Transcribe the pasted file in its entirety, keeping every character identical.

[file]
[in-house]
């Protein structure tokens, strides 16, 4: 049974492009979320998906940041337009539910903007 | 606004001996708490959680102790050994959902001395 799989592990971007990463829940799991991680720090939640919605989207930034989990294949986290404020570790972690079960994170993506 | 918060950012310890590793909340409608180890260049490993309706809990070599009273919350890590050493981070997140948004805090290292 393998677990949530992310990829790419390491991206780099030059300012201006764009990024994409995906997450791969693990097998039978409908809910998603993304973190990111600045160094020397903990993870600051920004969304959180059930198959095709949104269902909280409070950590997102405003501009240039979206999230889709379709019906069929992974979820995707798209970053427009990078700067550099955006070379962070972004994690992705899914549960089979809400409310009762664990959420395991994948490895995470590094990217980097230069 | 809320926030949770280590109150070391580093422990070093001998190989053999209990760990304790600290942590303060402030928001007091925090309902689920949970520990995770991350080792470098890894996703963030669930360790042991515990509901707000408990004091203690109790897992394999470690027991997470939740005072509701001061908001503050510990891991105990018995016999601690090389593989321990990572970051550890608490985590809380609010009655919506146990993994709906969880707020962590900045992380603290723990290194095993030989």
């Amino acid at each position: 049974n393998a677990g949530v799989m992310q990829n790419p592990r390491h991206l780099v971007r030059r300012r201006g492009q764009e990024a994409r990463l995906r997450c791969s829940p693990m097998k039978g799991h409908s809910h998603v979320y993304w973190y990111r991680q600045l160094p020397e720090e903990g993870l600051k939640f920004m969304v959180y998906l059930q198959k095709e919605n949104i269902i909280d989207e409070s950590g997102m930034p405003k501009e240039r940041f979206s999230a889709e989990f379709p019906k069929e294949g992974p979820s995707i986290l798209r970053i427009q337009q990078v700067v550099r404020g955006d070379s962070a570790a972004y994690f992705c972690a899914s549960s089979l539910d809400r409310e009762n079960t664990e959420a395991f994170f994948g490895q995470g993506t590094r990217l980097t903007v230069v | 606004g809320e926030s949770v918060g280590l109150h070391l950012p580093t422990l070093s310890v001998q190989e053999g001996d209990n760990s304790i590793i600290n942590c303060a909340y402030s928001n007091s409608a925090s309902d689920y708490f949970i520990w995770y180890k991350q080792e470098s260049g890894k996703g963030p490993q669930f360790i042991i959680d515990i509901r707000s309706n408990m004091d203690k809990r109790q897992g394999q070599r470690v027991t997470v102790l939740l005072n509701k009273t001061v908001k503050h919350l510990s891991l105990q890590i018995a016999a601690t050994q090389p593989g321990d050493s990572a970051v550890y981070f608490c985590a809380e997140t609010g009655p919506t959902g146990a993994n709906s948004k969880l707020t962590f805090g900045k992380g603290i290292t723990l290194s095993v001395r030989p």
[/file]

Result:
[in-house]
């Protein structure tokens, strides 16, 4: 049974492009979320998906940041337009539910903007 | 606004001996708490959680102790050994959902001395 799989592990971007990463829940799991991680720090939640919605989207930034989990294949986290404020570790972690079960994170993506 | 918060950012310890590793909340409608180890260049490993309706809990070599009273919350890590050493981070997140948004805090290292 393998677990949530992310990829790419390491991206780099030059300012201006764009990024994409995906997450791969693990097998039978409908809910998603993304973190990111600045160094020397903990993870600051920004969304959180059930198959095709949104269902909280409070950590997102405003501009240039979206999230889709379709019906069929992974979820995707798209970053427009990078700067550099955006070379962070972004994690992705899914549960089979809400409310009762664990959420395991994948490895995470590094990217980097230069 | 809320926030949770280590109150070391580093422990070093001998190989053999209990760990304790600290942590303060402030928001007091925090309902689920949970520990995770991350080792470098890894996703963030669930360790042991515990509901707000408990004091203690109790897992394999470690027991997470939740005072509701001061908001503050510990891991105990018995016999601690090389593989321990990572970051550890608490985590809380609010009655919506146990993994709906969880707020962590900045992380603290723990290194095993030989």
């Amino acid at each position: 049974n393998a677990g949530v799989m992310q990829n790419p592990r390491h991206l780099v971007r030059r300012r201006g492009q764009e990024a994409r990463l995906r997450c791969s829940p693990m097998k039978g799991h409908s809910h998603v979320y993304w973190y990111r991680q600045l160094p020397e720090e903990g993870l600051k939640f920004m969304v959180y998906l059930q198959k095709e919605n949104i269902i909280d989207e409070s950590g997102m930034p405003k501009e240039r940041f979206s999230a889709e989990f379709p019906k069929e294949g992974p979820s995707i986290l798209r970053i427009q337009q990078v700067v550099r404020g955006d070379s962070a570790a972004y994690f992705c972690a899914s549960s089979l539910d809400r409310e009762n079960t664990e959420a395991f994170f994948g490895q995470g993506t590094r990217l980097t903007v230069v | 606004g809320e926030s949770v918060g280590l109150h070391l950012p580093t422990l070093s310890v001998q190989e053999g001996d209990n760990s304790i590793i600290n942590c303060a909340y402030s928001n007091s409608a925090s309902d689920y708490f949970i520990w995770y180890k991350q080792e470098s260049g890894k996703g963030p490993q669930f360790i042991i959680d515990i509901r707000s309706n408990m004091d203690k809990r109790q897992g394999q070599r470690v027991t997470v102790l939740l005072n509701k009273t001061v908001k503050h919350l510990s891991l105990q890590i018995a016999a601690t050994q090389p593989g321990d050493s990572a970051v550890y981070f608490c985590a809380e997140t609010g009655p919506t959902g146990a993994n709906s948004k969880l707020t962590f805090g900045k992380g603290i290292t723990l290194s095993v001395r030989p």